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‘The Man with 1000 kids’ responds to the risk of incest among his kids raised in Netflix documentary

‘The Man with 1000 kids’ responds to the risk of incest among his kids raised in Netflix documentary

We spoke exclusively to Jonathan Jacob Meijer, the subject of 'twisted' Netflix documentary The Man with 1000 Kids

A new ‘insane’ Netflix documentary has dropped on the platform, detailing allegations against a serial sperm donor who has hundreds of kids.

The documentary, titled The Man with 1000 Kids, alleges that a man by the name of Jonathan Jacob Meijer was hiding his identity when donating sperm across multiple countries.

Meijer was banned from donating in Dutch clinics in 2017 and, in 2023, he lost a civil lawsuit which stated he had ‘deliberately misinformed’ recipients on the number of children he had fathered.

The donor has come out swinging against Netflix though, calling the documentary ‘misleading’ and stating that it does not properly portray the issue.

One of the big issues raised in the documentary is fears of incest, as his hundreds of children may come into contact with one another – unaware that they are biologically related - and date or have kids of their own.

A court ordered Meijer to stop donating sperm (YouTube/@JonathanJacobMeijer)
A court ordered Meijer to stop donating sperm (YouTube/@JonathanJacobMeijer)

In an exclusive chat with Jonathan Jacob Meijer, we asked him about this risk – and whether he sees his large numbers of donations as unethical.

He responded: “Not at all. I've thought about it. I'm a donor for 17 years now, and I thought about it, of course, every day and it would be a problem if a donor was fully anonymous, because then the child will never have the option to find out.”

The documentary claims that Meijer would create fake profiles to donate, and obscure his identity from donors. This is, again, a claim he refutes.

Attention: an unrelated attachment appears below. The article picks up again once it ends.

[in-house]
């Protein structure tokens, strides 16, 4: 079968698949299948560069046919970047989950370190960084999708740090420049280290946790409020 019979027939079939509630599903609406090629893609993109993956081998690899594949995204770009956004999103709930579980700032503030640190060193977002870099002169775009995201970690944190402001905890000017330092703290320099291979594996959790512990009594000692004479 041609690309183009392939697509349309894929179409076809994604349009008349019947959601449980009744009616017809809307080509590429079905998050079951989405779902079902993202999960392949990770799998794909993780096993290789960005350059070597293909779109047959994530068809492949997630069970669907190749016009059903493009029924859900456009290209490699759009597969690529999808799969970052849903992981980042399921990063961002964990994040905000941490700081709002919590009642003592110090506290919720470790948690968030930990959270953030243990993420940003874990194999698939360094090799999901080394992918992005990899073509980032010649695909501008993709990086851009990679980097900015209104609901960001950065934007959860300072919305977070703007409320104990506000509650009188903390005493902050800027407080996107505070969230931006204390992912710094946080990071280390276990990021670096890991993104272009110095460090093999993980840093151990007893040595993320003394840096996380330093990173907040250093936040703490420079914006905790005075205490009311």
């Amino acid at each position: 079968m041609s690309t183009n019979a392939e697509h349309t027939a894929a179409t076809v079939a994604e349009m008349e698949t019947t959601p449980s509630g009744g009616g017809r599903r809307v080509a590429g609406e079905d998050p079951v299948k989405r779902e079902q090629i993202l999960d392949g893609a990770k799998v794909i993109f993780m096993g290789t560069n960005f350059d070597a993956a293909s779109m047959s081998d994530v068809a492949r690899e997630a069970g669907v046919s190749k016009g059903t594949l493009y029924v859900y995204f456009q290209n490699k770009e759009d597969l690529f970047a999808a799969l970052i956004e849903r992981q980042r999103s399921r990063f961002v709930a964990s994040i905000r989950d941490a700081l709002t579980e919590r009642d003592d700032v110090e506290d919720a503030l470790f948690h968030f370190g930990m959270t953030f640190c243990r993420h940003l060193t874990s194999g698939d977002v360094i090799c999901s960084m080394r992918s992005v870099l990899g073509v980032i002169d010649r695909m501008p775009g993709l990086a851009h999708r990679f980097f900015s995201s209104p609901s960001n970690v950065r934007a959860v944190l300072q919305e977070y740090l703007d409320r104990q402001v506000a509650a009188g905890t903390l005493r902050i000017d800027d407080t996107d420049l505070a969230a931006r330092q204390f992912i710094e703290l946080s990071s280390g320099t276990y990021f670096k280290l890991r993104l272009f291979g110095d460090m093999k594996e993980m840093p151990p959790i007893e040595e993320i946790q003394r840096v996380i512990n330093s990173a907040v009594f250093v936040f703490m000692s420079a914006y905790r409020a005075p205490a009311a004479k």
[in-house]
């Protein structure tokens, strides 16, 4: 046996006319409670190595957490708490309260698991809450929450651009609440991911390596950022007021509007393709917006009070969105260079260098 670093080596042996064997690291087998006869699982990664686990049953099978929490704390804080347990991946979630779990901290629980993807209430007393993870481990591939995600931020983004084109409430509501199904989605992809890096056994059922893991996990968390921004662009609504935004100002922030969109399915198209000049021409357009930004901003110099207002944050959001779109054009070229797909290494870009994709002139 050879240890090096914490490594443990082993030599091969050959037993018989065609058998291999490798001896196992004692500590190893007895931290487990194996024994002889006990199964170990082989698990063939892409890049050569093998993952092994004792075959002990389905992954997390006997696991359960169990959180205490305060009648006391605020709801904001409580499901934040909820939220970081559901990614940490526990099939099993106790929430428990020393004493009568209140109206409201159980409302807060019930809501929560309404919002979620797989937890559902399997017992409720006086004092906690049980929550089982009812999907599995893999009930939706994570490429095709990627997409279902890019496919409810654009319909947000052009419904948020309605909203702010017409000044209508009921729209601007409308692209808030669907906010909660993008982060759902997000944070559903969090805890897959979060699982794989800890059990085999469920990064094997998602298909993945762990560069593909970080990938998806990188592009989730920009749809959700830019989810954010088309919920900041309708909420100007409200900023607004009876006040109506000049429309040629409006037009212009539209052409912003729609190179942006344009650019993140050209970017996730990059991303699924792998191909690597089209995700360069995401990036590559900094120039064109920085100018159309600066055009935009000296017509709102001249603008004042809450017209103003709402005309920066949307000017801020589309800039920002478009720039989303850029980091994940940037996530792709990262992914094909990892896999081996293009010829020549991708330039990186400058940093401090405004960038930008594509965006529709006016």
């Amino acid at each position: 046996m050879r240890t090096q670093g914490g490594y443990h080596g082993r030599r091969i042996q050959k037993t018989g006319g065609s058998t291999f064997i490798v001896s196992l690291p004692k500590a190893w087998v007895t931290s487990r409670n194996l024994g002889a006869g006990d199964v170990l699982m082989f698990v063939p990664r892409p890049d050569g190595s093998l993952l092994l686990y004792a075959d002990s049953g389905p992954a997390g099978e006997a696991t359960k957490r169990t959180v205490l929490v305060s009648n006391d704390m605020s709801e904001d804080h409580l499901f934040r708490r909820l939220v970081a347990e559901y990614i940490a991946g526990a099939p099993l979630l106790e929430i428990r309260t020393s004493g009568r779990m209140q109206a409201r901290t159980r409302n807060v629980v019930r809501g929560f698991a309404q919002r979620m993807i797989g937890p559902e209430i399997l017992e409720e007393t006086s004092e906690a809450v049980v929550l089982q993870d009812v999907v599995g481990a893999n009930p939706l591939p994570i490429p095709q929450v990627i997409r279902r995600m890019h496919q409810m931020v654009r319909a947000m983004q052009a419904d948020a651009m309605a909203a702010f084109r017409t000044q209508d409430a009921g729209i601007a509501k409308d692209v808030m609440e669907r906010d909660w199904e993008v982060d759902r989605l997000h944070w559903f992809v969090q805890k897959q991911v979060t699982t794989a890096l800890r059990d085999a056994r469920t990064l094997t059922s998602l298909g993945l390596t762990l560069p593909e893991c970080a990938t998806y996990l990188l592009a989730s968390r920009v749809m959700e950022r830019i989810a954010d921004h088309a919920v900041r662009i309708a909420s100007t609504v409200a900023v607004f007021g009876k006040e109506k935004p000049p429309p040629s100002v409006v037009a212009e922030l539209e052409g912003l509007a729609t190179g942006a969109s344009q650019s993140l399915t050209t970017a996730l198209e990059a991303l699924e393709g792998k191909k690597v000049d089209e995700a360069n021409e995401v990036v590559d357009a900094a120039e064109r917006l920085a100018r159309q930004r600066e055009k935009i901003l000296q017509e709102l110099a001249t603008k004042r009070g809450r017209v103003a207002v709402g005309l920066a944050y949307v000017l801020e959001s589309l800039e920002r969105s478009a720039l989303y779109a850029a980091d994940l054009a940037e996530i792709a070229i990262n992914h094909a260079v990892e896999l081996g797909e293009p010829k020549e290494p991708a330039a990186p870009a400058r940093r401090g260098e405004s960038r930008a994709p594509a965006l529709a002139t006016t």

He said: “I've never donated anonymously. I'm opposed to it. I think it's very good if donors are open.”

He says he operates under ‘open identity’, saying: “Children would have the chance to know my identity, plus they get informed by the parents that they're from a donor, and most of them are from, like, lesbian couples. So, that's very obvious.”

Several mothers speak out in the documentary. (Netflix)
Several mothers speak out in the documentary. (Netflix)

“Besides the international clinics, the commercial clinics also ship to very different countries over the world, and they also have a maximum per country, but not like on the donor, so the donor can help up maybe to 1000s of children over the whole world, but they keep the respect to the country.

“So that's what people should be aware of, that it's not very uncommon. Maybe you can give the argument that in the Netherlands, I have helped in that regard too much. Then, then you can say, OK, maybe that will be a situation.”

Meijer declined to speak in Netflix’s documentary. The serial donor claims that, when he was first contacted, he was told it would be a general documentary on donors – before it became one solely focused on him.

He said: “It’s like ‘OK, we go from this interesting could be an interesting, documentary'.

“No, this is just pure sensation, and it's no good for the children and the parents.”

Multiple donor parents speak in the documentary, however Meijer claims this represents a quiet minority and majority of the families involved are ‘very happy’.

LADbible has contacted Netflix for a comment.

Featured Image Credit: Netflix / LADbible

Topics: Netflix, TV and Film, TV